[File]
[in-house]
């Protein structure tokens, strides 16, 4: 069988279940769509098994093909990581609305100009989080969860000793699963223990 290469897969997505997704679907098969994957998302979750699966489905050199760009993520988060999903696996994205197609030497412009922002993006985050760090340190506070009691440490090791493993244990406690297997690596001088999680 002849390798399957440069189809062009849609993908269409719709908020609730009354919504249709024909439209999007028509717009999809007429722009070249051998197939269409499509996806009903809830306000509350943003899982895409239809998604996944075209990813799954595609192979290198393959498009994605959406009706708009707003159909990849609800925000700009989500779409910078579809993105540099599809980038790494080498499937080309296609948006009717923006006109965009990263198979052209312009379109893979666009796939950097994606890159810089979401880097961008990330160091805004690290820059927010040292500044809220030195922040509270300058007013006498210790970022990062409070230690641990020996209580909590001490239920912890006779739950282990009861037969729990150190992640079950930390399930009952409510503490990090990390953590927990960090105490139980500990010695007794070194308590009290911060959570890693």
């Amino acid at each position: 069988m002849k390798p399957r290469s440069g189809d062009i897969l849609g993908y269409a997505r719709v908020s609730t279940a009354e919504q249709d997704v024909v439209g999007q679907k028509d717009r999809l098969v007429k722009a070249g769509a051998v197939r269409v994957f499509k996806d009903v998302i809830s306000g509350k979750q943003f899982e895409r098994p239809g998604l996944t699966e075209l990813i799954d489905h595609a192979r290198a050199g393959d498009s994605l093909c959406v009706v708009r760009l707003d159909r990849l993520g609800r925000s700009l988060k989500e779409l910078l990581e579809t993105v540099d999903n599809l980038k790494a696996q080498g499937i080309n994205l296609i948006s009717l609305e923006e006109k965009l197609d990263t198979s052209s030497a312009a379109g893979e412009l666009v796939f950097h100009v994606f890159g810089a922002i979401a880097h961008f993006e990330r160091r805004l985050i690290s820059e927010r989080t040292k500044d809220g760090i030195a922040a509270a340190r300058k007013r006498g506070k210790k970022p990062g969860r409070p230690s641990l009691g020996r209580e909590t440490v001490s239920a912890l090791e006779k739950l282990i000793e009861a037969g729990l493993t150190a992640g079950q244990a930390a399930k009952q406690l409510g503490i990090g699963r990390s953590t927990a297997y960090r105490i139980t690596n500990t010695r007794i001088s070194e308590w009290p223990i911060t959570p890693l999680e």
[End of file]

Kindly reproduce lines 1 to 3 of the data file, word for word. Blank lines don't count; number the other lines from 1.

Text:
[in-house]
């Protein structure tokens, strides 16, 4: 069988279940769509098994093909990581609305100009989080969860000793699963223990 290469897969997505997704679907098969994957998302979750699966489905050199760009993520988060999903696996994205197609030497412009922002993006985050760090340190506070009691440490090791493993244990406690297997690596001088999680 002849390798399957440069189809062009849609993908269409719709908020609730009354919504249709024909439209999007028509717009999809007429722009070249051998197939269409499509996806009903809830306000509350943003899982895409239809998604996944075209990813799954595609192979290198393959498009994605959406009706708009707003159909990849609800925000700009989500779409910078579809993105540099599809980038790494080498499937080309296609948006009717923006006109965009990263198979052209312009379109893979666009796939950097994606890159810089979401880097961008990330160091805004690290820059927010040292500044809220030195922040509270300058007013006498210790970022990062409070230690641990020996209580909590001490239920912890006779739950282990009861037969729990150190992640079950930390399930009952409510503490990090990390953590927990960090105490139980500990010695007794070194308590009290911060959570890693």
């Amino acid at each position: 069988m002849k390798p399957r290469s440069g189809d062009i897969l849609g993908y269409a997505r719709v908020s609730t279940a009354e919504q249709d997704v024909v439209g999007q679907k028509d717009r999809l098969v007429k722009a070249g769509a051998v197939r269409v994957f499509k996806d009903v998302i809830s306000g509350k979750q943003f899982e895409r098994p239809g998604l996944t699966e075209l990813i799954d489905h595609a192979r290198a050199g393959d498009s994605l093909c959406v009706v708009r760009l707003d159909r990849l993520g609800r925000s700009l988060k989500e779409l910078l990581e579809t993105v540099d999903n599809l980038k790494a696996q080498g499937i080309n994205l296609i948006s009717l609305e923006e006109k965009l197609d990263t198979s052209s030497a312009a379109g893979e412009l666009v796939f950097h100009v994606f890159g810089a922002i979401a880097h961008f993006e990330r160091r805004l985050i690290s820059e927010r989080t040292k500044d809220g760090i030195a922040a509270a340190r300058k007013r006498g506070k210790k970022p990062g969860r409070p230690s641990l009691g020996r209580e909590t440490v001490s239920a912890l090791e006779k739950l282990i000793e009861a037969g729990l493993t150190a992640g079950q244990a930390a399930k009952q406690l409510g503490i990090g699963r990390s953590t927990a297997y960090r105490i139980t690596n500990t010695r007794i001088s070194e308590w009290p223990i911060t959570p890693l999680e």